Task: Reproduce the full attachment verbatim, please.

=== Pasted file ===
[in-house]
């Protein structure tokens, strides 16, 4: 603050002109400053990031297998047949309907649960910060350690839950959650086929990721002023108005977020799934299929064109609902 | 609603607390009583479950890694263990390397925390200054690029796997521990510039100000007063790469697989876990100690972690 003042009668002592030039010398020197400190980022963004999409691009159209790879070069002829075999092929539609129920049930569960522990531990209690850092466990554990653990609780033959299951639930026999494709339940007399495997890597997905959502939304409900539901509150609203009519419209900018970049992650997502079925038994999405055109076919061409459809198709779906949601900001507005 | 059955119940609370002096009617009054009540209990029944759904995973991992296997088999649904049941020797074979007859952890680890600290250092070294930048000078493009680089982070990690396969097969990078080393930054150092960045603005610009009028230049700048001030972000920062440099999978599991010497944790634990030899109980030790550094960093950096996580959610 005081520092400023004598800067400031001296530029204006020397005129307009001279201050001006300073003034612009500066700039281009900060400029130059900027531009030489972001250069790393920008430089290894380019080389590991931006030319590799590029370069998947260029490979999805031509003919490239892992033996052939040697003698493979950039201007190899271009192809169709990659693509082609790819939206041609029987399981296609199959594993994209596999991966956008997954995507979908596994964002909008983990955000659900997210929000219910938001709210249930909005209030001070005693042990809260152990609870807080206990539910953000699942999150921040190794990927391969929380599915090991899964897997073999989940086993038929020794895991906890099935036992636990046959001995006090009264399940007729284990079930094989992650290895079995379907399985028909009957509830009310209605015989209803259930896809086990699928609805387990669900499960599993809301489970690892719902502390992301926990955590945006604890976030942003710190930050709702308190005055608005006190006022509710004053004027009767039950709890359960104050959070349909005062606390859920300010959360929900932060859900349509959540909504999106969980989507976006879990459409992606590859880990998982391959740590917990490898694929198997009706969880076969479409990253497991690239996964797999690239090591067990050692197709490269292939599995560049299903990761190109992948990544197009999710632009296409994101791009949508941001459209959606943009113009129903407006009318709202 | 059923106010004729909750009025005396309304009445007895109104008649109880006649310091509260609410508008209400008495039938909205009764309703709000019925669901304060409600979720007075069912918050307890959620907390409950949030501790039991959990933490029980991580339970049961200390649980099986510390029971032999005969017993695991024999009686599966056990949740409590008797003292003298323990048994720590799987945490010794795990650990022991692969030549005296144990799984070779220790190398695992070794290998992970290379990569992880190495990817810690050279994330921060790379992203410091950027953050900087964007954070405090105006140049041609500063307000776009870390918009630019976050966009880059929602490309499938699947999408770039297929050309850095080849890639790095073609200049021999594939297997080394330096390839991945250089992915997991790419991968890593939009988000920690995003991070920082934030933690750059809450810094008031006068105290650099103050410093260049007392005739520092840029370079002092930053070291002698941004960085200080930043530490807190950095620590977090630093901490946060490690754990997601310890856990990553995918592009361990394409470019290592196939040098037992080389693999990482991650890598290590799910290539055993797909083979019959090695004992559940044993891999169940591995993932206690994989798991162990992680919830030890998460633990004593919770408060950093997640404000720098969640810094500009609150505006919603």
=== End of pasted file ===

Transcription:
[in-house]
């Protein structure tokens, strides 16, 4: 603050002109400053990031297998047949309907649960910060350690839950959650086929990721002023108005977020799934299929064109609902 | 609603607390009583479950890694263990390397925390200054690029796997521990510039100000007063790469697989876990100690972690 003042009668002592030039010398020197400190980022963004999409691009159209790879070069002829075999092929539609129920049930569960522990531990209690850092466990554990653990609780033959299951639930026999494709339940007399495997890597997905959502939304409900539901509150609203009519419209900018970049992650997502079925038994999405055109076919061409459809198709779906949601900001507005 | 059955119940609370002096009617009054009540209990029944759904995973991992296997088999649904049941020797074979007859952890680890600290250092070294930048000078493009680089982070990690396969097969990078080393930054150092960045603005610009009028230049700048001030972000920062440099999978599991010497944790634990030899109980030790550094960093950096996580959610 005081520092400023004598800067400031001296530029204006020397005129307009001279201050001006300073003034612009500066700039281009900060400029130059900027531009030489972001250069790393920008430089290894380019080389590991931006030319590799590029370069998947260029490979999805031509003919490239892992033996052939040697003698493979950039201007190899271009192809169709990659693509082609790819939206041609029987399981296609199959594993994209596999991966956008997954995507979908596994964002909008983990955000659900997210929000219910938001709210249930909005209030001070005693042990809260152990609870807080206990539910953000699942999150921040190794990927391969929380599915090991899964897997073999989940086993038929020794895991906890099935036992636990046959001995006090009264399940007729284990079930094989992650290895079995379907399985028909009957509830009310209605015989209803259930896809086990699928609805387990669900499960599993809301489970690892719902502390992301926990955590945006604890976030942003710190930050709702308190005055608005006190006022509710004053004027009767039950709890359960104050959070349909005062606390859920300010959360929900932060859900349509959540909504999106969980989507976006879990459409992606590859880990998982391959740590917990490898694929198997009706969880076969479409990253497991690239996964797999690239090591067990050692197709490269292939599995560049299903990761190109992948990544197009999710632009296409994101791009949508941001459209959606943009113009129903407006009318709202 | 059923106010004729909750009025005396309304009445007895109104008649109880006649310091509260609410508008209400008495039938909205009764309703709000019925669901304060409600979720007075069912918050307890959620907390409950949030501790039991959990933490029980991580339970049961200390649980099986510390029971032999005969017993695991024999009686599966056990949740409590008797003292003298323990048994720590799987945490010794795990650990022991692969030549005296144990799984070779220790190398695992070794290998992970290379990569992880190495990817810690050279994330921060790379992203410091950027953050900087964007954070405090105006140049041609500063307000776009870390918009630019976050966009880059929602490309499938699947999408770039297929050309850095080849890639790095073609200049021999594939297997080394330096390839991945250089992915997991790419991968890593939009988000920690995003991070920082934030933690750059809450810094008031006068105290650099103050410093260049007392005739520092840029370079002092930053070291002698941004960085200080930043530490807190950095620590977090630093901490946060490690754990997601310890856990990553995918592009361990394409470019290592196939040098037992080389693999990482991650890598290590799910290539055993797909083979019959090695004992559940044993891999169940591995993932206690994989798991162990992680919830030890998460633990004593919770408060950093997640404000720098969640810094500009609150505006919603």